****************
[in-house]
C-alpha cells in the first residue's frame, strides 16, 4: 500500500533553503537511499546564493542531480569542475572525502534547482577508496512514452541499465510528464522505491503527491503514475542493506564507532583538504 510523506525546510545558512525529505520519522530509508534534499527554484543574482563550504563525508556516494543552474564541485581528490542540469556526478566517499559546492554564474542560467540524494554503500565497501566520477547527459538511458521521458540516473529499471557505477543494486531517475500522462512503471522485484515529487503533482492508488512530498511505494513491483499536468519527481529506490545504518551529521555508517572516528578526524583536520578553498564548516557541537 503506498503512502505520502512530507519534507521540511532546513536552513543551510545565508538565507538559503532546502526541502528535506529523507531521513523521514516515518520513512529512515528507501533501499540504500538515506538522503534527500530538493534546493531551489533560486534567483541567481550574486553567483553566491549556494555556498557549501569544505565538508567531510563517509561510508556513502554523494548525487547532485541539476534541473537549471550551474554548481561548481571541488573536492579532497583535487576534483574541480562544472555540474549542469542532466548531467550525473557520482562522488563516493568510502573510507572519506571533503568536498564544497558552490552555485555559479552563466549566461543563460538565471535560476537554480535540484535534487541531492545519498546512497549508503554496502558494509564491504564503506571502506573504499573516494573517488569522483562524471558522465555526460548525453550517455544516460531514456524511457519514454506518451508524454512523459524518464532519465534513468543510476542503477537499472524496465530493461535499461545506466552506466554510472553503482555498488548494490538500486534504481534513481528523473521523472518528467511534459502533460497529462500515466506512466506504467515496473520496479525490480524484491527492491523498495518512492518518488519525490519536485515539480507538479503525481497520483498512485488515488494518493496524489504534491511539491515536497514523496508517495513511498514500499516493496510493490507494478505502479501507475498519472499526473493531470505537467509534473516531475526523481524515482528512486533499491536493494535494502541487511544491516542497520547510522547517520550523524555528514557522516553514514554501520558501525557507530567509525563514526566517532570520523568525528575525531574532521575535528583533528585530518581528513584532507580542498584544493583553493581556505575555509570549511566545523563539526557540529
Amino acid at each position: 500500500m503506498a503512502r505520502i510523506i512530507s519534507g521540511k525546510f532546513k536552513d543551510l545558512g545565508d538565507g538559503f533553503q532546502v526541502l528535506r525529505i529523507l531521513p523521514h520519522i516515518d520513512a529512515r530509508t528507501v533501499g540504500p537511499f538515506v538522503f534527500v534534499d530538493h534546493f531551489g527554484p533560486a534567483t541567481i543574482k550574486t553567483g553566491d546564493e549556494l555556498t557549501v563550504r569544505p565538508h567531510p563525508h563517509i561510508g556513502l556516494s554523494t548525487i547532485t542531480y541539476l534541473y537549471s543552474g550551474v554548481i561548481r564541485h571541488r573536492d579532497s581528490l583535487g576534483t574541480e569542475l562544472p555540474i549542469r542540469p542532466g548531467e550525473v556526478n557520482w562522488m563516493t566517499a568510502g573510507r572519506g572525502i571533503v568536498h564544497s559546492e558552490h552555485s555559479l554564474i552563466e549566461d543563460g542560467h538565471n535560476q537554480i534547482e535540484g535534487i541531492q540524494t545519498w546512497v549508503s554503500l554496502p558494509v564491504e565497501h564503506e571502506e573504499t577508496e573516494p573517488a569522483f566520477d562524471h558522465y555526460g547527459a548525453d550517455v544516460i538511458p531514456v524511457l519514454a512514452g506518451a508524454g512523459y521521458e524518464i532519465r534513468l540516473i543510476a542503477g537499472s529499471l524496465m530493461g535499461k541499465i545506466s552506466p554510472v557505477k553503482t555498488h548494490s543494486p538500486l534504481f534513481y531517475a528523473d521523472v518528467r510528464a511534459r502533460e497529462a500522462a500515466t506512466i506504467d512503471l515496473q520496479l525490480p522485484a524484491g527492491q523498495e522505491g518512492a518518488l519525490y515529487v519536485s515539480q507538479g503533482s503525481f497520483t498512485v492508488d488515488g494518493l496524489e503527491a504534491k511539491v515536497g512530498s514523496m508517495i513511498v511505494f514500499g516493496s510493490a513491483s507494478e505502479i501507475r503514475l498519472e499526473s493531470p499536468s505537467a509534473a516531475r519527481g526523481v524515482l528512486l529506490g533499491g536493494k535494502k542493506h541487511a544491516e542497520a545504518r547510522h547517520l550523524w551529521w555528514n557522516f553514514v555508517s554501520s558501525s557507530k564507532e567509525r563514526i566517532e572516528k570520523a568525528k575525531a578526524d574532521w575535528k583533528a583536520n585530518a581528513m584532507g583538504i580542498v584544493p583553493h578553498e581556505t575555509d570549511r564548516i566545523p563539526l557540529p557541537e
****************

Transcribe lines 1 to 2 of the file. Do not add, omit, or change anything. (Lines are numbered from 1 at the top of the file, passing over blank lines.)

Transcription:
[in-house]
C-alpha cells in the first residue's frame, strides 16, 4: 500500500533553503537511499546564493542531480569542475572525502534547482577508496512514452541499465510528464522505491503527491503514475542493506564507532583538504 510523506525546510545558512525529505520519522530509508534534499527554484543574482563550504563525508556516494543552474564541485581528490542540469556526478566517499559546492554564474542560467540524494554503500565497501566520477547527459538511458521521458540516473529499471557505477543494486531517475500522462512503471522485484515529487503533482492508488512530498511505494513491483499536468519527481529506490545504518551529521555508517572516528578526524583536520578553498564548516557541537 503506498503512502505520502512530507519534507521540511532546513536552513543551510545565508538565507538559503532546502526541502528535506529523507531521513523521514516515518520513512529512515528507501533501499540504500538515506538522503534527500530538493534546493531551489533560486534567483541567481550574486553567483553566491549556494555556498557549501569544505565538508567531510563517509561510508556513502554523494548525487547532485541539476534541473537549471550551474554548481561548481571541488573536492579532497583535487576534483574541480562544472555540474549542469542532466548531467550525473557520482562522488563516493568510502573510507572519506571533503568536498564544497558552490552555485555559479552563466549566461543563460538565471535560476537554480535540484535534487541531492545519498546512497549508503554496502558494509564491504564503506571502506573504499573516494573517488569522483562524471558522465555526460548525453550517455544516460531514456524511457519514454506518451508524454512523459524518464532519465534513468543510476542503477537499472524496465530493461535499461545506466552506466554510472553503482555498488548494490538500486534504481534513481528523473521523472518528467511534459502533460497529462500515466506512466506504467515496473520496479525490480524484491527492491523498495518512492518518488519525490519536485515539480507538479503525481497520483498512485488515488494518493496524489504534491511539491515536497514523496508517495513511498514500499516493496510493490507494478505502479501507475498519472499526473493531470505537467509534473516531475526523481524515482528512486533499491536493494535494502541487511544491516542497520547510522547517520550523524555528514557522516553514514554501520558501525557507530567509525563514526566517532570520523568525528575525531574532521575535528583533528585530518581528513584532507580542498584544493583553493581556505575555509570549511566545523563539526557540529